Health and welfare plans typically have reserves to manage fluctuations in demands for claims. Trustees may need to watch the reserves for these plans very closely. A combination of investment losses, higher claims and fewer work hours that result in lower contributions could quickly burn through a plan’s cash reserves. Although health plans don’t typically have a large amount of equity exposure with respect to their investments, Catenacci reminded trustees to focus on the cash flow needs of the plan, and if investment adjustments are made, make sure they follow the plan’s investment policy statement.

[Upcoming Webcast: Global Economic Outlook | April 8, 2020]

Pension and Retirement Plans

For multiemployer defined benefit (DB) pension plans, the extreme volatility and decreases in the stock market are causing great concern. As with health and welfare plans, Catenacci suggests that trustees be mindful of the liquidity needs of the DB plan. The plan needs to be able to pay benefits to retirees. There may be a need to update your investment policy statement if the portfolio is rebalanced.

Recent investment losses may increase the likelihood of a shift to a lower funding status as defined by the Pension Protection Act of 2006 in the following year. If a plan does look likely to slide to a lower zone, it’s important to work closely with the plan’s professional service providers. An actuary can do modeling of various scenarios to aid in making good decisions about next steps.  This is particularly important for those trustees with plans with funding improvement or rehabilitation plans as they will need to make informed wage allocation recommendations to the union.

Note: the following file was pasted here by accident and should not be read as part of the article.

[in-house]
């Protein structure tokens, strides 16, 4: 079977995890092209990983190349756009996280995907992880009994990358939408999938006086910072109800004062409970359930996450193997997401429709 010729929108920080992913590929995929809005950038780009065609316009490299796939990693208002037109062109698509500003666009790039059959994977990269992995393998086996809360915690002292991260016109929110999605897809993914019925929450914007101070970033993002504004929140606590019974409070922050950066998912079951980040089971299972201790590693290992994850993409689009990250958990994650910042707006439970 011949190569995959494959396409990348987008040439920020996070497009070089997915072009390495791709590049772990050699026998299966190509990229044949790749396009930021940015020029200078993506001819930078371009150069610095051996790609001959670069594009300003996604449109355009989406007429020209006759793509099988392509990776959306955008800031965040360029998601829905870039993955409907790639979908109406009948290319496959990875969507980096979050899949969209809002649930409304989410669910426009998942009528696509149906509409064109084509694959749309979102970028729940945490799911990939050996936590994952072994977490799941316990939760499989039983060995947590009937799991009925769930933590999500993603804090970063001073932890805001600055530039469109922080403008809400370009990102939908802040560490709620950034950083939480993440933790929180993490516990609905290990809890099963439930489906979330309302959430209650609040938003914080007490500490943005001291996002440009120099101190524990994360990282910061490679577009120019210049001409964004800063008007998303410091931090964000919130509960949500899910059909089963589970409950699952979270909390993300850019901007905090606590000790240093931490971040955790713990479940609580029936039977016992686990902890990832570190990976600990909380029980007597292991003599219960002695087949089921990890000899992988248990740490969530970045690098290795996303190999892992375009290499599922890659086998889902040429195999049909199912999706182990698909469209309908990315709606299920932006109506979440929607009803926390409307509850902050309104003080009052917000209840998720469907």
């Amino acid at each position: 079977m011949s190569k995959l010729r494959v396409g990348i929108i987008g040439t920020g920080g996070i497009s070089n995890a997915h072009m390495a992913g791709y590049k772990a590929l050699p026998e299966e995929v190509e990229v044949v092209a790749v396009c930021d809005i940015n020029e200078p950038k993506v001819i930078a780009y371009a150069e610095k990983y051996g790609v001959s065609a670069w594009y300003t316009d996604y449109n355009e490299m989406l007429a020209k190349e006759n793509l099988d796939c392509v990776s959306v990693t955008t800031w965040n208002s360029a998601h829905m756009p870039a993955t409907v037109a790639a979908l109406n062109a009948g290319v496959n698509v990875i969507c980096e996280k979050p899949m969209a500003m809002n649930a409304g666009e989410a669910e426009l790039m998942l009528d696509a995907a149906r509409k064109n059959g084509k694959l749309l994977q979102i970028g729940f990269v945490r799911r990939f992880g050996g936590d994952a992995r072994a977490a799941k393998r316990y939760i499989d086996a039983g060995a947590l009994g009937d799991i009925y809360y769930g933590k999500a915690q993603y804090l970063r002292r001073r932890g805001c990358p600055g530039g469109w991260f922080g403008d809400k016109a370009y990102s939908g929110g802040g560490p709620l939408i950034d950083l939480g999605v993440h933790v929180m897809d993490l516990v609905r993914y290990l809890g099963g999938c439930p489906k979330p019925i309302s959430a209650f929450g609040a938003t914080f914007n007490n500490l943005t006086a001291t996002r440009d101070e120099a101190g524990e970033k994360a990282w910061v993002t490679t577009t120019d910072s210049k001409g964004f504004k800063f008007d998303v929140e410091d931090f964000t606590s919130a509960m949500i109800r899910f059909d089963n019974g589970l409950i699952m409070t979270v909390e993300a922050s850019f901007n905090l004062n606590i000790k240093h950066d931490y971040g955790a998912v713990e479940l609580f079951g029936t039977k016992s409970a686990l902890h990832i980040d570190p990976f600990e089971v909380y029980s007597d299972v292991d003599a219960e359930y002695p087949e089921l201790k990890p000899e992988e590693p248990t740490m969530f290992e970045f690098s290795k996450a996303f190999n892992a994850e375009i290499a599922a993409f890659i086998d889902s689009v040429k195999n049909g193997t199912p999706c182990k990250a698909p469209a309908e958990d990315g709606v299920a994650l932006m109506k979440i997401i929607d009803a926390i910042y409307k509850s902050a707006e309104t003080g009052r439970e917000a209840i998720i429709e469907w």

For defined contribution (DC) pension plans, such as 401(k) plans, trustees will want to learn about the new provisions spelled out in the Coronavirus Aid, Relief, and Economic Security Act (CARES Act). The law gives workers new options for DC plan withdrawals and loans. If a plan allows loans and hardship withdrawals, an uptick in applications is likely and could result in increased administrative costs. It’s important that trustees make sure that the plan’s holdback percentage is high enough. With increased volatility for investments, if the fund does not do daily valuations of account balances, participants could withdraw more than their accounts are worth.

[Related Reading: COVID-19: How to Handle Confidentiality of Medical Information Under ADA]

Other Considerations

Catenacci also provided tips related to the unique concerns for training and education funds, vacation funds and supplemental unemployment benefit funds. Multiemployer plan collection policies should also be reviewed at this time. In addition, as contributing employers lose business, the potential for partial or complete withdrawals increases. COVID-19 has created a very fluid situation, and new laws, regulations and guidance are being released almost daily. It’s overwhelming, but it’s important to stay up to date.

Finally, although trustees may not be able to meet in person, it’s crucial that plan trustees maintain their meeting schedules and even meet between meetings, if warranted. Catenacci’s parting message was to communicate and “stay on top of your plans!”

Learn More

Tune in to the webcast Understanding the Families First Coronavirus Response Act of 2020 to learn more about how multiemployer plan sponsors are impacted by FFCRA and the COVID-19 pandemic. Free for International Foundation members.

Coronavirus Resources

Other Resources for Plan Sponsors:

Kelli Kolsrud, CEBS
Kelli Kolsrud, CEBS
Director, Research and Publications at the International Foundation